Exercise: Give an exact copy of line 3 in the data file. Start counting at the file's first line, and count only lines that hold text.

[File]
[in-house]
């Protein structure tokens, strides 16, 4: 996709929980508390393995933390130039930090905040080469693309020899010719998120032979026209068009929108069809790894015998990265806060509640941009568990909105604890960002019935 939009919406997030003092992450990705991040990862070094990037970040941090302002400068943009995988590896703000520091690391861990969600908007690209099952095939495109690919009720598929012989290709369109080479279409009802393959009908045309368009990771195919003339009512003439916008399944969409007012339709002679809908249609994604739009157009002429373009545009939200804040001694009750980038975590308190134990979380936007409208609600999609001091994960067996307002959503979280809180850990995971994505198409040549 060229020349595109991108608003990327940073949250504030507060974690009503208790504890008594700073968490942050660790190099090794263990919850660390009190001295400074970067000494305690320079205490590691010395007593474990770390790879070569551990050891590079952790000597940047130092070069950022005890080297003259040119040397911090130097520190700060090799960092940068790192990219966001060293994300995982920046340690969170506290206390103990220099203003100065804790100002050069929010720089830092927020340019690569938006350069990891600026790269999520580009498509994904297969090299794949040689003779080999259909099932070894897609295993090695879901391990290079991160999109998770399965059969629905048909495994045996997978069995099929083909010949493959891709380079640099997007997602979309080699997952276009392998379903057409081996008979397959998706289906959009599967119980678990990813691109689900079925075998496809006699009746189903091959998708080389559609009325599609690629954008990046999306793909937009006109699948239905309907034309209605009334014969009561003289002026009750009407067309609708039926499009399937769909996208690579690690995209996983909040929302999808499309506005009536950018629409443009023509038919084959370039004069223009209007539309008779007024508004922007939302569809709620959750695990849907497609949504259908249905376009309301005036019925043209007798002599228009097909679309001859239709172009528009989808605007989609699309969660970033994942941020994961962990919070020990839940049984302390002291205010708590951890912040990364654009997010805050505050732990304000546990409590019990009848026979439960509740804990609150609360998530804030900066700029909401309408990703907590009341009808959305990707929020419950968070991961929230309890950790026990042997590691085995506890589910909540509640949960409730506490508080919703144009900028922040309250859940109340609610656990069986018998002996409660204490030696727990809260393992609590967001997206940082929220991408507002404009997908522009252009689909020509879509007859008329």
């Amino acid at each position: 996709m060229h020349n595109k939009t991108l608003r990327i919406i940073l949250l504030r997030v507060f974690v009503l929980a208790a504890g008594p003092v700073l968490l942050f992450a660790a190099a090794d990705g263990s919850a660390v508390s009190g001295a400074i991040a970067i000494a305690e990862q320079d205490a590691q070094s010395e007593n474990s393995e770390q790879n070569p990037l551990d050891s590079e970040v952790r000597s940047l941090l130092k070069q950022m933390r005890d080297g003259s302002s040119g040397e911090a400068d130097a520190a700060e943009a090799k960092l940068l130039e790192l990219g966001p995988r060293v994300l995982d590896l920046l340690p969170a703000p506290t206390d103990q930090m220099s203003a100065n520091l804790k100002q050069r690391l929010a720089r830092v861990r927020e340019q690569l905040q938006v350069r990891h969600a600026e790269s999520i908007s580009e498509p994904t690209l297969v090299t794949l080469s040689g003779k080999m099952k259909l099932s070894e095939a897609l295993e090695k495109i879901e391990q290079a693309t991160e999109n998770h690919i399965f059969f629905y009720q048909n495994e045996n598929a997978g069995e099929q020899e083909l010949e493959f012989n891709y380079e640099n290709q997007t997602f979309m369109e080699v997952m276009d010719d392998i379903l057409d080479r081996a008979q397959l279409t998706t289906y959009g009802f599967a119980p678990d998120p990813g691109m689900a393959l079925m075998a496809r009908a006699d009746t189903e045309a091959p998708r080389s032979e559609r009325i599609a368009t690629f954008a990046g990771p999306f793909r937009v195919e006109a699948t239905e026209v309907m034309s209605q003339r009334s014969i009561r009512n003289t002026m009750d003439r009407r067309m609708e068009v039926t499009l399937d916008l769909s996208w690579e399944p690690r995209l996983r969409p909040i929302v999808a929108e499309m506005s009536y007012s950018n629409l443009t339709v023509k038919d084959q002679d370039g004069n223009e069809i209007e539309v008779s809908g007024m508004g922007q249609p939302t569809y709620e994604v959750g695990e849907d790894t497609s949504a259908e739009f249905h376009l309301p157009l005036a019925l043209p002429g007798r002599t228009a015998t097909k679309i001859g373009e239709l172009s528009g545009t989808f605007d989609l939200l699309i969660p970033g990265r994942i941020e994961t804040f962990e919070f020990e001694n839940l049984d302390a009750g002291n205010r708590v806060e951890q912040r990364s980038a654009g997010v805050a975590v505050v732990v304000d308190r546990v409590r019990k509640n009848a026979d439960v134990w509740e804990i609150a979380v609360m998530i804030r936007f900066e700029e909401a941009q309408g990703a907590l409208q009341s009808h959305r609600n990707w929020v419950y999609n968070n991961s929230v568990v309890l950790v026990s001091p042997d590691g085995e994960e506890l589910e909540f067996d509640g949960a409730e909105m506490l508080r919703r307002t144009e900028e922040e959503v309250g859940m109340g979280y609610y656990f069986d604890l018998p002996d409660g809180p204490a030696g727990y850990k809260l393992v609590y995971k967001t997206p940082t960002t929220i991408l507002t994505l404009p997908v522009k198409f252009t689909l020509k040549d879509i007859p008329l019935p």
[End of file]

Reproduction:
């Amino acid at each position: 996709m060229h020349n595109k939009t991108l608003r990327i919406i940073l949250l504030r997030v507060f974690v009503l929980a208790a504890g008594p003092v700073l968490l942050f992450a660790a190099a090794d990705g263990s919850a660390v508390s009190g001295a400074i991040a970067i000494a305690e990862q320079d205490a590691q070094s010395e007593n474990s393995e770390q790879n070569p990037l551990d050891s590079e970040v952790r000597s940047l941090l130092k070069q950022m933390r005890d080297g003259s302002s040119g040397e911090a400068d130097a520190a700060e943009a090799k960092l940068l130039e790192l990219g966001p995988r060293v994300l995982d590896l920046l340690p969170a703000p506290t206390d103990q930090m220099s203003a100065n520091l804790k100002q050069r690391l929010a720089r830092v861990r927020e340019q690569l905040q938006v350069r990891h969600a600026e790269s999520i908007s580009e498509p994904t690209l297969v090299t794949l080469s040689g003779k080999m099952k259909l099932s070894e095939a897609l295993e090695k495109i879901e391990q290079a693309t991160e999109n998770h690919i399965f059969f629905y009720q048909n495994e045996n598929a997978g069995e099929q020899e083909l010949e493959f012989n891709y380079e640099n290709q997007t997602f979309m369109e080699v997952m276009d010719d392998i379903l057409d080479r081996a008979q397959l279409t998706t289906y959009g009802f599967a119980p678990d998120p990813g691109m689900a393959l079925m075998a496809r009908a006699d009746t189903e045309a091959p998708r080389s032979e559609r009325i599609a368009t690629f954008a990046g990771p999306f793909r937009v195919e006109a699948t239905e026209v309907m034309s209605q003339r009334s014969i009561r009512n003289t002026m009750d003439r009407r067309m609708e068009v039926t499009l399937d916008l769909s996208w690579e399944p690690r995209l996983r969409p909040i929302v999808a929108e499309m506005s009536y007012s950018n629409l443009t339709v023509k038919d084959q002679d370039g004069n223009e069809i209007e539309v008779s809908g007024m508004g922007q249609p939302t569809y709620e994604v959750g695990e849907d790894t497609s949504a259908e739009f249905h376009l309301p157009l005036a019925l043209p002429g007798r002599t228009a015998t097909k679309i001859g373009e239709l172009s528009g545009t989808f605007d989609l939200l699309i969660p970033g990265r994942i941020e994961t804040f962990e919070f020990e001694n839940l049984d302390a009750g002291n205010r708590v806060e951890q912040r990364s980038a654009g997010v805050a975590v505050v732990v304000d308190r546990v409590r019990k509640n009848a026979d439960v134990w509740e804990i609150a979380v609360m998530i804030r936007f900066e700029e909401a941009q309408g990703a907590l409208q009341s009808h959305r609600n990707w929020v419950y999609n968070n991961s929230v568990v309890l950790v026990s001091p042997d590691g085995e994960e506890l589910e909540f067996d509640g949960a409730e909105m506490l508080r919703r307002t144009e900028e922040e959503v309250g859940m109340g979280y609610y656990f069986d604890l018998p002996d409660g809180p204490a030696g727990y850990k809260l393992v609590y995971k967001t997206p940082t960002t929220i991408l507002t994505l404009p997908v522009k198409f252009t689909l020509k040549d879509i007859p008329l019935p």